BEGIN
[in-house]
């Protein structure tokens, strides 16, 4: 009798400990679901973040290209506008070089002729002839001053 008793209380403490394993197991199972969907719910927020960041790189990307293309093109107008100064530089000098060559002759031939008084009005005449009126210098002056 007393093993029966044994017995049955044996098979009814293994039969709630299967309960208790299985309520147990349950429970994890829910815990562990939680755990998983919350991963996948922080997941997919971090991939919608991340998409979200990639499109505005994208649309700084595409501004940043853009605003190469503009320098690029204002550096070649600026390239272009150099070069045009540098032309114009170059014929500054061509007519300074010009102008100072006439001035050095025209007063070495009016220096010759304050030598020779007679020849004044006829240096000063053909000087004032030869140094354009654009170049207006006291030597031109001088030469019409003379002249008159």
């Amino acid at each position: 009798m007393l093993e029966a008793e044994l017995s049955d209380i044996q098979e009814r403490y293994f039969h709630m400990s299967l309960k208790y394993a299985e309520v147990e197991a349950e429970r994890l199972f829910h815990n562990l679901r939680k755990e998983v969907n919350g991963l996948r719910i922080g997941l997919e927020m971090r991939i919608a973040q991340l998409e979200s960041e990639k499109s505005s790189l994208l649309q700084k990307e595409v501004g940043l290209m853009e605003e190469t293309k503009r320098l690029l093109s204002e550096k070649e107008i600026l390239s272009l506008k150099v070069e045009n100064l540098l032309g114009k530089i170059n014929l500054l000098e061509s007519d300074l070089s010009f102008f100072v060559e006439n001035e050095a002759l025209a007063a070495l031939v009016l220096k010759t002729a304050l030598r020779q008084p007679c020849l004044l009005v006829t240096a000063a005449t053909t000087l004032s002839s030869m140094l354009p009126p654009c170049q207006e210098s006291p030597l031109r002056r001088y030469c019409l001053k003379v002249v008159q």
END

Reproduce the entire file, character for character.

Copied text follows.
[in-house]
């Protein structure tokens, strides 16, 4: 009798400990679901973040290209506008070089002729002839001053 008793209380403490394993197991199972969907719910927020960041790189990307293309093109107008100064530089000098060559002759031939008084009005005449009126210098002056 007393093993029966044994017995049955044996098979009814293994039969709630299967309960208790299985309520147990349950429970994890829910815990562990939680755990998983919350991963996948922080997941997919971090991939919608991340998409979200990639499109505005994208649309700084595409501004940043853009605003190469503009320098690029204002550096070649600026390239272009150099070069045009540098032309114009170059014929500054061509007519300074010009102008100072006439001035050095025209007063070495009016220096010759304050030598020779007679020849004044006829240096000063053909000087004032030869140094354009654009170049207006006291030597031109001088030469019409003379002249008159």
């Amino acid at each position: 009798m007393l093993e029966a008793e044994l017995s049955d209380i044996q098979e009814r403490y293994f039969h709630m400990s299967l309960k208790y394993a299985e309520v147990e197991a349950e429970r994890l199972f829910h815990n562990l679901r939680k755990e998983v969907n919350g991963l996948r719910i922080g997941l997919e927020m971090r991939i919608a973040q991340l998409e979200s960041e990639k499109s505005s790189l994208l649309q700084k990307e595409v501004g940043l290209m853009e605003e190469t293309k503009r320098l690029l093109s204002e550096k070649e107008i600026l390239s272009l506008k150099v070069e045009n100064l540098l032309g114009k530089i170059n014929l500054l000098e061509s007519d300074l070089s010009f102008f100072v060559e006439n001035e050095a002759l025209a007063a070495l031939v009016l220096k010759t002729a304050l030598r020779q008084p007679c020849l004044l009005v006829t240096a000063a005449t053909t000087l004032s002839s030869m140094l354009p009126p654009c170049q207006e210098s006291p030597l031109r002056r001088y030469c019409l001053k003379v002249v008159q």